The rocks of the north shore of Lake Superior are old, maybe the oldest rocks on earth. They were there before the ice ages filled the lake, before humans, before dinosaurs, before we crawled out of the swamps. Even before trilobites and such. They were spewed out of volcanoes almost a billion ages ago when the earth was creating itself - yes, that's a billion with a "b".
Since then the weather, plants, mosses and lichens are doing their best to grind those rocks into sand. The rocks of Superior were there before us and they will be there after our species passes. I think we are going to be a fast flicker. Maybe the rocks will remember us when we're gone. "Yes, humans, I remember them; they weren't here very long. Let's see, were they here before trilobites? Or after? After, I think."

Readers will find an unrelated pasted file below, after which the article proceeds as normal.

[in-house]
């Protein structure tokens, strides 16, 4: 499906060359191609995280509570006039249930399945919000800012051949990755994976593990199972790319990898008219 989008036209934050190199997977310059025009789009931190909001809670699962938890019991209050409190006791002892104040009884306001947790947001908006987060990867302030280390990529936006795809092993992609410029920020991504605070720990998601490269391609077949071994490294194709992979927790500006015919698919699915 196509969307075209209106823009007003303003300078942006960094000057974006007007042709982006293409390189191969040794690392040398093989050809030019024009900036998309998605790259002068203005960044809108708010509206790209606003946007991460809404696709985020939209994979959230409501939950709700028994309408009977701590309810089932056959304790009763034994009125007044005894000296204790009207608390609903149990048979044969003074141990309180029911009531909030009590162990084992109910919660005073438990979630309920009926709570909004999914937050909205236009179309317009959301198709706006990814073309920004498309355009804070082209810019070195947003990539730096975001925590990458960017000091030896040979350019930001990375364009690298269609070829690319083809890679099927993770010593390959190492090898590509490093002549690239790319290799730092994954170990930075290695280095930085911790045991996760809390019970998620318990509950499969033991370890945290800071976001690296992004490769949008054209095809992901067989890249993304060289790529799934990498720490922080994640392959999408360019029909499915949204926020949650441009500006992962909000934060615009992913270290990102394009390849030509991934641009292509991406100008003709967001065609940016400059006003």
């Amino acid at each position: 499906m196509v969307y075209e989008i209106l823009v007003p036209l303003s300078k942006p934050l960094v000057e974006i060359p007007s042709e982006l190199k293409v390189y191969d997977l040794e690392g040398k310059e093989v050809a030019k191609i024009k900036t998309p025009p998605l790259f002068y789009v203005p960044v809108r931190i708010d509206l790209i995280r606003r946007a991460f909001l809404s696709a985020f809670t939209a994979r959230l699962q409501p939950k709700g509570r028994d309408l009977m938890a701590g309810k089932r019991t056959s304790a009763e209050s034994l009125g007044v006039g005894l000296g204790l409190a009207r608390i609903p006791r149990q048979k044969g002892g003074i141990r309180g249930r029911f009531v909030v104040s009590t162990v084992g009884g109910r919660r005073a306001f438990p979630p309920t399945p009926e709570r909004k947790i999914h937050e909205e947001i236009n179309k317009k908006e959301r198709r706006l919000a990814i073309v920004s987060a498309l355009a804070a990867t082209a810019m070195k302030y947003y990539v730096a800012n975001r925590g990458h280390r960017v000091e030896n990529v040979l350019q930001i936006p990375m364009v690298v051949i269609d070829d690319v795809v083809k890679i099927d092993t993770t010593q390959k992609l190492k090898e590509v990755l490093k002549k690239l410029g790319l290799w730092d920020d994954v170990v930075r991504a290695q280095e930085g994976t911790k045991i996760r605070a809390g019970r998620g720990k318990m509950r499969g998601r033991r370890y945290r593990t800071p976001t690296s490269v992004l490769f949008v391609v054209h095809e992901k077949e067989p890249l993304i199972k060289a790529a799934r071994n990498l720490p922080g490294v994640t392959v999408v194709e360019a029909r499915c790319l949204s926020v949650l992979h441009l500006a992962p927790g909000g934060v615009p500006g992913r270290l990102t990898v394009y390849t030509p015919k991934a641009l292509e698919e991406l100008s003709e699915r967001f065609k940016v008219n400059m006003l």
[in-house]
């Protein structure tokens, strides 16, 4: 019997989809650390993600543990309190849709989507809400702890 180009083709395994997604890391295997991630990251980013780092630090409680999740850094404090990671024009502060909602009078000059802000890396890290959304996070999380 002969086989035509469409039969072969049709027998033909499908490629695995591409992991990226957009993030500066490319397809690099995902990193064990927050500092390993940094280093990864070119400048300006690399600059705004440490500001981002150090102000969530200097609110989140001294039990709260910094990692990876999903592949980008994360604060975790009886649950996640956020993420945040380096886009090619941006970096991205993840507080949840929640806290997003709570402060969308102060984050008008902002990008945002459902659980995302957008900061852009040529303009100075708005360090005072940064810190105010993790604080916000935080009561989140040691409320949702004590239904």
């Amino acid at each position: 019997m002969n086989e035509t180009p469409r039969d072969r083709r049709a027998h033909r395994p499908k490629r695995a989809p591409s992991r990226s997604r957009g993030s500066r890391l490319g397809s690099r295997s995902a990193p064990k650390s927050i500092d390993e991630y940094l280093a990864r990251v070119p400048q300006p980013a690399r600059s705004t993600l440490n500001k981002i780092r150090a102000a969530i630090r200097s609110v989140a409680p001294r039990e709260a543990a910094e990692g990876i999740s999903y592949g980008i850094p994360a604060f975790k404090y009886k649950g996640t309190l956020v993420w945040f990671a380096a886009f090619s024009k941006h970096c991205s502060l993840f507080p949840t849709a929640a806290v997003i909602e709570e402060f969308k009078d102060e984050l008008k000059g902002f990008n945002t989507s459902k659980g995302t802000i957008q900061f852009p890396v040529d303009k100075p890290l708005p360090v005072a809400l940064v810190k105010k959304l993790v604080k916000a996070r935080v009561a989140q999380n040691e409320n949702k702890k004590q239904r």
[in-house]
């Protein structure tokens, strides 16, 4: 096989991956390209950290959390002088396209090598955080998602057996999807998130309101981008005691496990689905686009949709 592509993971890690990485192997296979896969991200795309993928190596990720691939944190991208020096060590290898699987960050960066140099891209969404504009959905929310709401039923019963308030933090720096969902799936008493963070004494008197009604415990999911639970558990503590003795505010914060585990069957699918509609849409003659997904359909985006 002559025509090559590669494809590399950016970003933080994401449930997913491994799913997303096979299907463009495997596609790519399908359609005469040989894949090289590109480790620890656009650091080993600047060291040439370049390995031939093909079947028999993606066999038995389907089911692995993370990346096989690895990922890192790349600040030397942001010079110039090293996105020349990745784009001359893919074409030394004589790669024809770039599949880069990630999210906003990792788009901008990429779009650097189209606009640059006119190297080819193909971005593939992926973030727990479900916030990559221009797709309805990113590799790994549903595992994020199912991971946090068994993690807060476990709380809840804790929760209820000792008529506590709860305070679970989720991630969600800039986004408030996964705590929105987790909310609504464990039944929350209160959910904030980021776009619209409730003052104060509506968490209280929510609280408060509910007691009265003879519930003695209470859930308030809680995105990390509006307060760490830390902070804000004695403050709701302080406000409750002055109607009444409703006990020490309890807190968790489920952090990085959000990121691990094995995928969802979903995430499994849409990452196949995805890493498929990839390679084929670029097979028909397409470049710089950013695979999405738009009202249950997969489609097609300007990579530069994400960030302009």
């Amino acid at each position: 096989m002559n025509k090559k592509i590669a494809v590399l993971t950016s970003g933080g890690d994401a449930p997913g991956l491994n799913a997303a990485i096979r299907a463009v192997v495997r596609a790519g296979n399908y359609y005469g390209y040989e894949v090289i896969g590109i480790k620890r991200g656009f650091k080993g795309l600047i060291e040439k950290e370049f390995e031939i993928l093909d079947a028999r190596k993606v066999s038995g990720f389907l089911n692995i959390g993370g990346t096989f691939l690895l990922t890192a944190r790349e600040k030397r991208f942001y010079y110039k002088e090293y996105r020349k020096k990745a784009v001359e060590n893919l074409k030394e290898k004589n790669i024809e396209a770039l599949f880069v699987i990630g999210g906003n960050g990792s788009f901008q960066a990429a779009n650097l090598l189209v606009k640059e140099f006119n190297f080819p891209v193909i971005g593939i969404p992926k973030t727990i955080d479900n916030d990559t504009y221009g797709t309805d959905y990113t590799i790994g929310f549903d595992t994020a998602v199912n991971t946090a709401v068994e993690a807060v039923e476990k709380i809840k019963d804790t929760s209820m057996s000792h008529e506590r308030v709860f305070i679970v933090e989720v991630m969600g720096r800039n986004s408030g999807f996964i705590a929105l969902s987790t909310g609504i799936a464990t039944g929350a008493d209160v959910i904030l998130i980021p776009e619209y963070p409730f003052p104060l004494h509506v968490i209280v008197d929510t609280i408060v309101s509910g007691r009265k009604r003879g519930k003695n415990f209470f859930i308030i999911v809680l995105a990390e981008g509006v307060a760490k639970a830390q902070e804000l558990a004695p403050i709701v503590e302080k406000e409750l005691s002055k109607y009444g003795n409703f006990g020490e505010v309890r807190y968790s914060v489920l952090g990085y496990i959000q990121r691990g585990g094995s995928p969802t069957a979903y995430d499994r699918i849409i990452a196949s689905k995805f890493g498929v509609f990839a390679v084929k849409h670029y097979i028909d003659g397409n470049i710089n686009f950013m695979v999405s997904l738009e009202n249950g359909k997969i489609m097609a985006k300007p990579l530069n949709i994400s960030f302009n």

The lichens themselves are interesting. They are actually a combination of two plants, a fungus and one or more algal species. Not time or room here - and nobody cares much. What I really care about is their tenacious, harsh beauty.